• John 3
In “The Sound of Music,” the Von Trapp children are taught to sing by Maria, their live-in nanny. She sings that the very beginning is a very fine place to start. It is not surprising that we have gone to the beginning as we begin the series on “Growing Together in Christ.”
Our focal passage this week contains perhaps the most familiar passage in the entirety of Scripture—John 3:16. The conversation leading to this pivotal point of Christian theology is the beginning point for any who want to consider following Christ.
Nicodemus comes to Jesus by night (some say for timidity, others for convenience) to find out what is going on. There is something happening in his world that he cannot quite classify. His opening question to Jesus indicates both a spiritual foundation and a spiritual awareness. He knows God has been said to act. He knows that the activity surrounding Jesus’ ministry seems to point to something he has heard about.
But Jesus zeroes in on the heart of the matter. “no one can see the kingdom of God unless he is born again” (John 3:3). The word translated “again” can also be translated “from above.” Jesus looks into the earthly qualifications Nicodemus has accumulated and declares them lacking. If this teacher and leader of the Jewish people really had God’s kingdom in mind, Jesus showed him what was lacking: a fresh birth that found its origin in the very kingdom the Jews were seeking—a birth from above that was predicated upon sacrifice and required a faith-response from all who would partake.
Nicodemus sought to understand the intricacies of this radical way of looking at things. Look at his exclamation in verse 9: “How can this be?”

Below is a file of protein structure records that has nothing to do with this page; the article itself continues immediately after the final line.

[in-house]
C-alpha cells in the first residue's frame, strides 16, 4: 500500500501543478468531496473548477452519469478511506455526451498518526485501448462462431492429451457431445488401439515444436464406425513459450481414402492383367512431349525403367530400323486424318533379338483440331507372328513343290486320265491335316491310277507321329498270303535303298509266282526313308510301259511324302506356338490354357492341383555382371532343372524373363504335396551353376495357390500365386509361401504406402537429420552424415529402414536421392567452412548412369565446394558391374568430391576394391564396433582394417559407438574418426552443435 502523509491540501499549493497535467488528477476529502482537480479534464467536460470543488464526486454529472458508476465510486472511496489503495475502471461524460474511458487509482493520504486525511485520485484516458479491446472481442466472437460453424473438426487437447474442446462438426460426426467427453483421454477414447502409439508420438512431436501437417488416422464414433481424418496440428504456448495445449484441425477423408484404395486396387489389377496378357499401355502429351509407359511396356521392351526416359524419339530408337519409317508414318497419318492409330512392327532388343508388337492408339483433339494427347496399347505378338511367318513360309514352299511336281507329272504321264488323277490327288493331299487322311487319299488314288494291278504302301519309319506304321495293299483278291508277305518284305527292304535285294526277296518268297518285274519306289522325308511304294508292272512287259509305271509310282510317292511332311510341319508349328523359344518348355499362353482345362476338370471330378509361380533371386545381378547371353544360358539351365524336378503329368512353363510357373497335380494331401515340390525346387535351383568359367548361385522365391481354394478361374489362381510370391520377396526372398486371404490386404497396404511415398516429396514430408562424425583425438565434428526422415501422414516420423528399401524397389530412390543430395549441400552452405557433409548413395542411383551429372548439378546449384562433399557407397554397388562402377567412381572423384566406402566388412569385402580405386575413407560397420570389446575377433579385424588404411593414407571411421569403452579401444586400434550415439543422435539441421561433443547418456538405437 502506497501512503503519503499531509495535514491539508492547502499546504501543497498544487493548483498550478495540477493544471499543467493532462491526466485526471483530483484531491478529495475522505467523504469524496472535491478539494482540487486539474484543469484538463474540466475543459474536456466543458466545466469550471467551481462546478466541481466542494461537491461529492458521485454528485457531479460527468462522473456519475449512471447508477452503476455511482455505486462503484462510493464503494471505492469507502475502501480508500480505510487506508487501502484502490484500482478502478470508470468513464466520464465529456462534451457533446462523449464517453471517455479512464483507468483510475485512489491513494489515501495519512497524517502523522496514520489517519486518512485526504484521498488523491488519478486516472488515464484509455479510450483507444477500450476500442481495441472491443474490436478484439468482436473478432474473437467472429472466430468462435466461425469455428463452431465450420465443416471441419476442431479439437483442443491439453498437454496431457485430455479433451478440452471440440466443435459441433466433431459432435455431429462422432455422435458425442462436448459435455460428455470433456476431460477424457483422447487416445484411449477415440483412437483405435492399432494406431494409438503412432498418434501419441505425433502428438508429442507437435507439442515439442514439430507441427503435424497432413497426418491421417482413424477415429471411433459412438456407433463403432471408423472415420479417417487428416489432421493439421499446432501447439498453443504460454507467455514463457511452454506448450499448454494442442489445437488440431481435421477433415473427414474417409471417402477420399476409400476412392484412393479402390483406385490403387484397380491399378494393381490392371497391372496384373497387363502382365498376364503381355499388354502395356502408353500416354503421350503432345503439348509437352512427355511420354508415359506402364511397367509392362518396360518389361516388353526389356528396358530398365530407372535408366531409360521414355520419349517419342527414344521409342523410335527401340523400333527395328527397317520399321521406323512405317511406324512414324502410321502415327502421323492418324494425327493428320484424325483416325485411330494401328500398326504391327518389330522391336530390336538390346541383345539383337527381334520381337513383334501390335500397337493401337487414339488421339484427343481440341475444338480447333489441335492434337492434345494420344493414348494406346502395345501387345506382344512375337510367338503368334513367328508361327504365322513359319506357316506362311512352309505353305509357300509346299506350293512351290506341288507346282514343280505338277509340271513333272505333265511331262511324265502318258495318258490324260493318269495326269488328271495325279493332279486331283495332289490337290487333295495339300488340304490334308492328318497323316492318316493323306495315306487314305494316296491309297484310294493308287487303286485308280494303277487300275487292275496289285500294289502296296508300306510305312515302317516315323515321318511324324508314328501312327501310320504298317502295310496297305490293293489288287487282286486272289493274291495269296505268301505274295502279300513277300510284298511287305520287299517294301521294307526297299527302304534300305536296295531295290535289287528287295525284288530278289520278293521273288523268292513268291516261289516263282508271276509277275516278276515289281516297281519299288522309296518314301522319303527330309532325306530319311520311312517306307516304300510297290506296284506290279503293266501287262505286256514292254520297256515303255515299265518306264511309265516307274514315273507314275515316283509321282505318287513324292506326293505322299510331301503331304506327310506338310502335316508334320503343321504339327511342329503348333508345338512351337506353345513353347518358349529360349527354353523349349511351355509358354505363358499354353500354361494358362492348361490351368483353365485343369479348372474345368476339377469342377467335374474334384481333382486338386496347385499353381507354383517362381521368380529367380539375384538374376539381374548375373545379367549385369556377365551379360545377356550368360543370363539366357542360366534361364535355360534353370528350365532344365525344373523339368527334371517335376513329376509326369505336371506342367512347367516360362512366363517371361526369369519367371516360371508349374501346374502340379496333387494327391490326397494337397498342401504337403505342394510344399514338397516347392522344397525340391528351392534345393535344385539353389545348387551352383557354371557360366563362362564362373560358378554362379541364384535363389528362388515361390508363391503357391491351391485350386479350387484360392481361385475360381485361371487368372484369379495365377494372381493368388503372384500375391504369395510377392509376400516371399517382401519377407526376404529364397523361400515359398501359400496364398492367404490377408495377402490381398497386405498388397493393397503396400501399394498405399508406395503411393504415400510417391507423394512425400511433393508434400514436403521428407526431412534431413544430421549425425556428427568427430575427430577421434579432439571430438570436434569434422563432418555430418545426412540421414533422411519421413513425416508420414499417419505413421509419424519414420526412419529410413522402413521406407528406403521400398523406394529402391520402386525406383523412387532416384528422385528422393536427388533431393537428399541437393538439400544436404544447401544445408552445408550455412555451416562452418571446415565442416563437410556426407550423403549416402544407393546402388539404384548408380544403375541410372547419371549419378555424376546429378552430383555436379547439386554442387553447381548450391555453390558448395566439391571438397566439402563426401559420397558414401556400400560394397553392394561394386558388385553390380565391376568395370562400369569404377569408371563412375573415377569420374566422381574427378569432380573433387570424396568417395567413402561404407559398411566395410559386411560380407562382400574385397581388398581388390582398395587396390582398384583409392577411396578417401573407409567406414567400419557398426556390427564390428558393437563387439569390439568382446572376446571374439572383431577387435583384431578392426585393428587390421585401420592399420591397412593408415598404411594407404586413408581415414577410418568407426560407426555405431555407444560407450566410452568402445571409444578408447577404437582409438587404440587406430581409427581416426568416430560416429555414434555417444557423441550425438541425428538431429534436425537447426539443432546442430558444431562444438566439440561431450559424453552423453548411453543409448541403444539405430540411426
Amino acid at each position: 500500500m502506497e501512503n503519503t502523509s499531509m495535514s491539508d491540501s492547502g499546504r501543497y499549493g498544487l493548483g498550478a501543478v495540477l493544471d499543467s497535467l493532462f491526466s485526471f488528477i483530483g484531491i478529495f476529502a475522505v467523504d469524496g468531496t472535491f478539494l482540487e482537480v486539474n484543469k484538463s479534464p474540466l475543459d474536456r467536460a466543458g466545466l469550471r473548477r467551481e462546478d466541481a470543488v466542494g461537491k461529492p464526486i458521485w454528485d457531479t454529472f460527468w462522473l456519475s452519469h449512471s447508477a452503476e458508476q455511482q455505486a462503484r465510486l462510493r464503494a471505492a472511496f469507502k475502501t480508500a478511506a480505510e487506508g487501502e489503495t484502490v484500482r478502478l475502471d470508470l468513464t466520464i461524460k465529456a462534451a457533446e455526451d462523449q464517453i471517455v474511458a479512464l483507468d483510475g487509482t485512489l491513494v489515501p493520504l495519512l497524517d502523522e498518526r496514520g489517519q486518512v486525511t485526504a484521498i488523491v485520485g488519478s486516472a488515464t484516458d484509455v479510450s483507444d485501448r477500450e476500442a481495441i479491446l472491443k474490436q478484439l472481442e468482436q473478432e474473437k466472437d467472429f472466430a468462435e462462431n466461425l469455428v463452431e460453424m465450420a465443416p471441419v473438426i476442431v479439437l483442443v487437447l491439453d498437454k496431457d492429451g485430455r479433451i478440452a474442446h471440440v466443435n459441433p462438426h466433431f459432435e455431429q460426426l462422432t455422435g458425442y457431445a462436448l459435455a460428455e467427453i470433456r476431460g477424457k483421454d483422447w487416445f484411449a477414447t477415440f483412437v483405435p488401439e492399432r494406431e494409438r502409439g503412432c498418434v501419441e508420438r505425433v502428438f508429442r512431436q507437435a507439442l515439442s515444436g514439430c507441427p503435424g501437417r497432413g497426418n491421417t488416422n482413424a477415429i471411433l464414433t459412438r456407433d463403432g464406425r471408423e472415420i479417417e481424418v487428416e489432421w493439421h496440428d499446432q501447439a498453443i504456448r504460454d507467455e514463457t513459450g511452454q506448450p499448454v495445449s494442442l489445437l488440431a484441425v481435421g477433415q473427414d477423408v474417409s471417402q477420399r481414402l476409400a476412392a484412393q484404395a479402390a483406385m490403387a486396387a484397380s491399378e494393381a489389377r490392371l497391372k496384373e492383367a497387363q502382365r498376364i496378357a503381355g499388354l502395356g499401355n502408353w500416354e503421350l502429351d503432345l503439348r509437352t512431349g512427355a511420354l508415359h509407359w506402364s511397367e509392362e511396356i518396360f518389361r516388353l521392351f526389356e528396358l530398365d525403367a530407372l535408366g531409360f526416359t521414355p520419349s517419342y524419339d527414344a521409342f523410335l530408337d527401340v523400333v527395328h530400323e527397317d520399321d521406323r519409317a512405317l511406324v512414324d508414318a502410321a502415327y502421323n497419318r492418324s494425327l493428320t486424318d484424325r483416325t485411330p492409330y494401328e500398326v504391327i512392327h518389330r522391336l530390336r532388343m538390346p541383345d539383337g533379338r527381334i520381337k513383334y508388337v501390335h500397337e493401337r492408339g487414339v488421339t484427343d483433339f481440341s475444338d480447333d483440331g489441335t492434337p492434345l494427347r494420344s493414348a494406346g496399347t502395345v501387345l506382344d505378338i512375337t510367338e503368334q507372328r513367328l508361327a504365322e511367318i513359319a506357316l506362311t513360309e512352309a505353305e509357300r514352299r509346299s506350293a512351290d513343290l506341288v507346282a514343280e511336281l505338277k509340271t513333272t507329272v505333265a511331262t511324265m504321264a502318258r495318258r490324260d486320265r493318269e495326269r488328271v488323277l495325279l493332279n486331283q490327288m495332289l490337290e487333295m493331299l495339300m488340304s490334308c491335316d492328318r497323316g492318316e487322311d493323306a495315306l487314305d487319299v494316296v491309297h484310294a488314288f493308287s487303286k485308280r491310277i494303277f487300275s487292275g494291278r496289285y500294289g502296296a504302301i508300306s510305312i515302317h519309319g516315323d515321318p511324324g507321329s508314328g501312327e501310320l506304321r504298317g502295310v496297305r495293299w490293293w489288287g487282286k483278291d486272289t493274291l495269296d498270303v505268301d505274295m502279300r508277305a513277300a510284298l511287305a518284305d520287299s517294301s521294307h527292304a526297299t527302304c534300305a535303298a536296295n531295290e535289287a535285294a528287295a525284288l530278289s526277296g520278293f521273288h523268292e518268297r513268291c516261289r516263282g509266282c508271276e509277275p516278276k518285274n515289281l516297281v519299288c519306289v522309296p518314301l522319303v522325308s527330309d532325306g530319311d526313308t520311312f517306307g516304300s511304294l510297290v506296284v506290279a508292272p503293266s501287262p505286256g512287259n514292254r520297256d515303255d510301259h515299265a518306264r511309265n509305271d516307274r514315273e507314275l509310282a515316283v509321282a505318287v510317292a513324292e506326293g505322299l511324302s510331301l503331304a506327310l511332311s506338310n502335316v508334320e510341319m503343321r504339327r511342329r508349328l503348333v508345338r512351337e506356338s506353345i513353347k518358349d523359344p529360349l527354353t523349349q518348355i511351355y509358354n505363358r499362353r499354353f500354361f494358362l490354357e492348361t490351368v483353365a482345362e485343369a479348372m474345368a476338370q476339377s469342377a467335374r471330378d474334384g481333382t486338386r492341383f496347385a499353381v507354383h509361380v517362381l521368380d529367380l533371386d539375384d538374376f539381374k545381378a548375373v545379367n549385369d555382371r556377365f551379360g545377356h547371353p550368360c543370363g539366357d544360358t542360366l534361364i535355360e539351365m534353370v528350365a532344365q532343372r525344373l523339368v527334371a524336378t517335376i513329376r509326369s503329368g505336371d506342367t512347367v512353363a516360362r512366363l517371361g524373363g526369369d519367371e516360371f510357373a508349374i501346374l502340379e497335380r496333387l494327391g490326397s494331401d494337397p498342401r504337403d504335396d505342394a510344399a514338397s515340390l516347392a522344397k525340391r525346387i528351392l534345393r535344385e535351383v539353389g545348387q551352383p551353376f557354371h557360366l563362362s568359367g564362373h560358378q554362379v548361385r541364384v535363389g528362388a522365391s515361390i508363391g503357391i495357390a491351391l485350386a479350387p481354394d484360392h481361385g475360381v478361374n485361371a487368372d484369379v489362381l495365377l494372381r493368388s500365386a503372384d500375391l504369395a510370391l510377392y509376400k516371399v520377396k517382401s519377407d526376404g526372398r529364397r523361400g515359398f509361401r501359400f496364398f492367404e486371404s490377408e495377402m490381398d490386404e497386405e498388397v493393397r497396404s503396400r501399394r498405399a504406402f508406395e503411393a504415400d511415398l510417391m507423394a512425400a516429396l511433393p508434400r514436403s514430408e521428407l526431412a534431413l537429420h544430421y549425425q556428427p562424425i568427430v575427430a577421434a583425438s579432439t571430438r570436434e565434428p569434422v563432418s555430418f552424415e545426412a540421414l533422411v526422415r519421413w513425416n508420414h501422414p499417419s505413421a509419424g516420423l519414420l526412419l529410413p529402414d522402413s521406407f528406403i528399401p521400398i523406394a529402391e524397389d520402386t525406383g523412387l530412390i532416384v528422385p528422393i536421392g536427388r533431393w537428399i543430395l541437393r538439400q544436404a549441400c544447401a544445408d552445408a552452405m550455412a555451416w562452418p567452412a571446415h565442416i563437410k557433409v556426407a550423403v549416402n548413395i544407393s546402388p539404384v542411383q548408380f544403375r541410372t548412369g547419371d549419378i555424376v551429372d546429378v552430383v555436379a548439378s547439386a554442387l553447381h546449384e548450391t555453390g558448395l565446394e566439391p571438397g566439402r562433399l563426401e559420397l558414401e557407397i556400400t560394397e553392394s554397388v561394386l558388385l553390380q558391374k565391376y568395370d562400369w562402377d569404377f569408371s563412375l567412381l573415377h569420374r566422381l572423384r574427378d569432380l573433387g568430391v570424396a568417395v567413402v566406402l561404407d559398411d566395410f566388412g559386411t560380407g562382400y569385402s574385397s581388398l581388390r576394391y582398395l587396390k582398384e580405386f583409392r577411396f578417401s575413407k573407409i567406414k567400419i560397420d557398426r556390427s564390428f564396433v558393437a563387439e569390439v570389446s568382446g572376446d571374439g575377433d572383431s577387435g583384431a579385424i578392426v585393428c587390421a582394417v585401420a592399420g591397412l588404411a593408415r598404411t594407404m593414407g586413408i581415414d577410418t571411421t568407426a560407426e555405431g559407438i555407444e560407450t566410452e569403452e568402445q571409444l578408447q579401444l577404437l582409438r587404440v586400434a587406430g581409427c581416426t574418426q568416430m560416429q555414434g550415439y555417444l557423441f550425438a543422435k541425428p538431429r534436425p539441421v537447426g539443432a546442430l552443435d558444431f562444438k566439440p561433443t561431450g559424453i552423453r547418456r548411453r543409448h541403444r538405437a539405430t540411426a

Jesus offered him a familiar word picture from the collection of stories from the Old Testament. The bronze serpent was crafted as an object to bring healing—“Make a snake and put it up on a pole; anyone who is bitten can look at it and live” (Numbers 21:8). The peril is real (snakes vs. sin). The punishment is death (venom vs. wrath). The remedy lies in faith (look to the snake vs. look to the Son). Neither earthly qualifications, education, nor positions of influence will get a person closer to the kingdom of God. It must be entered in by the path of faith: Trusting God to do what he promised (v. 17).
My children bring me a great deal of joy (and frustration). I enjoy watching them make sense of the world around them. Birthday parties are one of those occasions when I take pleasure in observing human nature kick in.
Who doesn’t like to receive a present? My youngest child celebrated her fifth birthday last month. As the guests brought the gifts in brightly colored wrapping paper, it struck me how quickly we lose the innocence of receiving.
My daughter was not concerned about the cost of the gifts. She did not seem the least bit bothered by those gifts that were more “practical” than others. She didn’t even object at duplications. She was enjoying her party to the full. She was gratefully receiving what had been offered by those who loved her.
We should learn a lesson from a 5-year-old. God comes offering the perfect gift to us. It’s just our size. We don’t have one already. It is precisely what we need. It never will wear out. It never will go out of style. We always will be able to use it.
God offers us the gift of “life abundantly” (John 10:10). Our responsibility is to receive it with gladness. To respond in faith. To be “born from above” and enter in to a love relationship with Almighty God.